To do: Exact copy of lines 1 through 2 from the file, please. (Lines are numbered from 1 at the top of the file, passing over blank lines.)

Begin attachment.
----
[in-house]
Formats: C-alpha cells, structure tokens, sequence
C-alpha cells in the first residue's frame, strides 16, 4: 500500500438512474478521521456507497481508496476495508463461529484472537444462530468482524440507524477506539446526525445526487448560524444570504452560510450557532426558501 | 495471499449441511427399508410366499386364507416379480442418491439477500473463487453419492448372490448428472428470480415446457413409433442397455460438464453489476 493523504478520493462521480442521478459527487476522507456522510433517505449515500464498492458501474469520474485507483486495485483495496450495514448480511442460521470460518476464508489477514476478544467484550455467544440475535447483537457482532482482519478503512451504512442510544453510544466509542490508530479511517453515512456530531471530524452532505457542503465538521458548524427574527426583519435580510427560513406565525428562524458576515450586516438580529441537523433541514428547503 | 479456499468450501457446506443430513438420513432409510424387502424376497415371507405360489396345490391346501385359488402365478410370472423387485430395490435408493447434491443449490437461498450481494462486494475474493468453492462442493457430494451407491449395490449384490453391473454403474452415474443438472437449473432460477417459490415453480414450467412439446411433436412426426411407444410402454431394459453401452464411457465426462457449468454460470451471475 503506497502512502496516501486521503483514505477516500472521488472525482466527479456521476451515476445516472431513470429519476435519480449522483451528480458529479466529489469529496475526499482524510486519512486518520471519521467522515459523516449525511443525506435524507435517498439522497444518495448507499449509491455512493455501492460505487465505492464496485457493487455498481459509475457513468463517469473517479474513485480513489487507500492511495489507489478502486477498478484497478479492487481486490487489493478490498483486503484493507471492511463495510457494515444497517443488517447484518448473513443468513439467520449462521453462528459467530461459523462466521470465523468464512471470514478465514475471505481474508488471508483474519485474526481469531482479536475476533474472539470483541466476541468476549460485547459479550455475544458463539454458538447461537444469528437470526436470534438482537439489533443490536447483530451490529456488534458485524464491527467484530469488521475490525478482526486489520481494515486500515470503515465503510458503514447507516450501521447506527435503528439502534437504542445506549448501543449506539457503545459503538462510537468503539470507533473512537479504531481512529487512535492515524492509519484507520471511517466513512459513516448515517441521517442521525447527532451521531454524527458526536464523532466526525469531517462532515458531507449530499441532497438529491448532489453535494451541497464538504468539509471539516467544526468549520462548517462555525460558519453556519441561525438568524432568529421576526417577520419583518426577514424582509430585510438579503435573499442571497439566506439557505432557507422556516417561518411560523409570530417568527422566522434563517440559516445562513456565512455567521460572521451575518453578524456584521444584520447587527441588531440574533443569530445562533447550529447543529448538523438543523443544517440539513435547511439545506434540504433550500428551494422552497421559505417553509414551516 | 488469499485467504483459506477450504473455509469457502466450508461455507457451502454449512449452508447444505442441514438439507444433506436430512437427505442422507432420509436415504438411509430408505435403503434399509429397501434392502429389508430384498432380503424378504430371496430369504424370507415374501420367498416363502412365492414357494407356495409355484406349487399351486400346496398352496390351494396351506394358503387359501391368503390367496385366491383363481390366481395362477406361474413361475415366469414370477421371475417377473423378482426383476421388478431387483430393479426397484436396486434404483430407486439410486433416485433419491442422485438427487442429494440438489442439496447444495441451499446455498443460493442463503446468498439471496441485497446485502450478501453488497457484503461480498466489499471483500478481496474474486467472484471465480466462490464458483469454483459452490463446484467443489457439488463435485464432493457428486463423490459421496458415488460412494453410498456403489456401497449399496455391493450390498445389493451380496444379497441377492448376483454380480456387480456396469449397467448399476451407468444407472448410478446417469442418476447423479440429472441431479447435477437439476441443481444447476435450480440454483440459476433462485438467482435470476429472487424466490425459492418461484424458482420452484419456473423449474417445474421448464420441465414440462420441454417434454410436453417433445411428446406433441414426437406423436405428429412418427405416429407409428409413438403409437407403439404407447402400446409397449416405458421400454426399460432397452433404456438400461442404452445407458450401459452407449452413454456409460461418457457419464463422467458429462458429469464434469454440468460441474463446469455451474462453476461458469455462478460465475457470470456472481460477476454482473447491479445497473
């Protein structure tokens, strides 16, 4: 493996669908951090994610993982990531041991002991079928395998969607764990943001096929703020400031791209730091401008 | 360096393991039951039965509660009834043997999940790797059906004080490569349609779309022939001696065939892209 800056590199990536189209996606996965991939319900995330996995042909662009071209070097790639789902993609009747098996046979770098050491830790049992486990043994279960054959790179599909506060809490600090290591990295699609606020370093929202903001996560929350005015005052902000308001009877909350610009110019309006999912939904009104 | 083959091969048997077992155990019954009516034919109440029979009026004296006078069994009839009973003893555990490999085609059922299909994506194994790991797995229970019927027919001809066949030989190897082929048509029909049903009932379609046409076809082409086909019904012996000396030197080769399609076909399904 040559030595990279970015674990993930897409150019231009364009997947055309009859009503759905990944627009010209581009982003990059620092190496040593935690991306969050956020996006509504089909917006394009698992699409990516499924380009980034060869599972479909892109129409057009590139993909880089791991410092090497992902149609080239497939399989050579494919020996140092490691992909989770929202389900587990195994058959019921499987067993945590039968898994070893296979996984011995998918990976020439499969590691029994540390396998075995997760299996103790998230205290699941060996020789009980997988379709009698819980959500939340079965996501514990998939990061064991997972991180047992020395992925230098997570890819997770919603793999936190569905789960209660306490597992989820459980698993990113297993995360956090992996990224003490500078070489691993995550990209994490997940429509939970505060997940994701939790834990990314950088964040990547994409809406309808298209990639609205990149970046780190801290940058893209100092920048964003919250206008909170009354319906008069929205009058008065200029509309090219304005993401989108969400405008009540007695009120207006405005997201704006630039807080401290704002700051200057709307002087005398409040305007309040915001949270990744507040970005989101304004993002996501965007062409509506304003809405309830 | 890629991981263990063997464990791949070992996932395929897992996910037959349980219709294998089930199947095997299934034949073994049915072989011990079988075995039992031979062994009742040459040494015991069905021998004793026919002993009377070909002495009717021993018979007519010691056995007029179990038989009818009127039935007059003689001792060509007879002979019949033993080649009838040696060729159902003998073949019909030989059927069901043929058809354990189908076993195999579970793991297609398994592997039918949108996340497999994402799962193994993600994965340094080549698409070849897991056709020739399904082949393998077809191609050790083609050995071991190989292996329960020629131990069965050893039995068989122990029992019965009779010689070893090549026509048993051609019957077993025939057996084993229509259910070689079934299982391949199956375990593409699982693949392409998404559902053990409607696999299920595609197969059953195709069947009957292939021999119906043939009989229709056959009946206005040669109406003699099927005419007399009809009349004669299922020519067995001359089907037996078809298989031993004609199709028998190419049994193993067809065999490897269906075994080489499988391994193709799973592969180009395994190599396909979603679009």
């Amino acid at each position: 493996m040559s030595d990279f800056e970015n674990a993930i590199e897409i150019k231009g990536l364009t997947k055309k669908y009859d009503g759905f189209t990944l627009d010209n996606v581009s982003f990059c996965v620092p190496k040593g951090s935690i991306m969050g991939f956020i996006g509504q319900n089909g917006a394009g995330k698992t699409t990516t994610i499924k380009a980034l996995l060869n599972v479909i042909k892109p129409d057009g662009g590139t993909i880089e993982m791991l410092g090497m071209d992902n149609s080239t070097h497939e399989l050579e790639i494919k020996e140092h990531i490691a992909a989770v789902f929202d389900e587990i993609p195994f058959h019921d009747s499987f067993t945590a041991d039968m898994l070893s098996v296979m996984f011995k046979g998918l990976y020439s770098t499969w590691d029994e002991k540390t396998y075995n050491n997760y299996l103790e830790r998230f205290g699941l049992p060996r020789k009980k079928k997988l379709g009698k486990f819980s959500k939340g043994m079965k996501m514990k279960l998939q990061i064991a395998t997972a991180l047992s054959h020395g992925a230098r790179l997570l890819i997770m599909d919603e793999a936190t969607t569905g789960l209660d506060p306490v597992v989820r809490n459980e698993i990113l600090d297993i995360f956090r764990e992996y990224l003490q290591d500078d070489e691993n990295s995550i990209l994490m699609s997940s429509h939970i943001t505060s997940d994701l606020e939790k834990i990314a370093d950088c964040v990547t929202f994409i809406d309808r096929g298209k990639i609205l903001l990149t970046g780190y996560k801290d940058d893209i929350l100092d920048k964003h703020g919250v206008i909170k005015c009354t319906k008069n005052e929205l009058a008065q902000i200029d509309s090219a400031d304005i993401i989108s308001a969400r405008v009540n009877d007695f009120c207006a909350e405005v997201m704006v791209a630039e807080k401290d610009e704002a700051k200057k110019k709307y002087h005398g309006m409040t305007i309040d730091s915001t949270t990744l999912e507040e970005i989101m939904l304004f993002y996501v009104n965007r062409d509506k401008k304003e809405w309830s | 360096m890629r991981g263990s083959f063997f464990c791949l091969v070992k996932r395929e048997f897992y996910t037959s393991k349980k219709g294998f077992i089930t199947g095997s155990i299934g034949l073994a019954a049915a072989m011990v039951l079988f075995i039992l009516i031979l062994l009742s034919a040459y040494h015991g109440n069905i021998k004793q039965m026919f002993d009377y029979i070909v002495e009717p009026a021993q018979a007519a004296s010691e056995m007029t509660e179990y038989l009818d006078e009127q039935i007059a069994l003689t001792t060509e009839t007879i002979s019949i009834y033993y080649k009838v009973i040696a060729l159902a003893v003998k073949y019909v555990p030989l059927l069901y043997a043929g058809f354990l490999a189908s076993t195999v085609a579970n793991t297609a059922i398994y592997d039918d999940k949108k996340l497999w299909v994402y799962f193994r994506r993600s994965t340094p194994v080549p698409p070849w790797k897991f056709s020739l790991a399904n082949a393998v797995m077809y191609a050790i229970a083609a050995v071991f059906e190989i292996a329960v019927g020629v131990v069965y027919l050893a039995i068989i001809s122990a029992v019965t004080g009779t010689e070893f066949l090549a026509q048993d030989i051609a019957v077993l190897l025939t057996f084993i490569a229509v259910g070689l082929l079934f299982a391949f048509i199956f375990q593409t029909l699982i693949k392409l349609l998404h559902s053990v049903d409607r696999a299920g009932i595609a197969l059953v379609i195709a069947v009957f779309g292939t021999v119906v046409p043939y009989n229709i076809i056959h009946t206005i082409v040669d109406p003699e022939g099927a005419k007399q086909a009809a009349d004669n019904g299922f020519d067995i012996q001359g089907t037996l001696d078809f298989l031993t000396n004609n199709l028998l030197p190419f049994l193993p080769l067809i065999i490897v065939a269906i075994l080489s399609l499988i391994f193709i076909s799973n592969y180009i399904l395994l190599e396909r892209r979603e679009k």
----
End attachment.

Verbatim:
[in-house]
Formats: C-alpha cells, structure tokens, sequence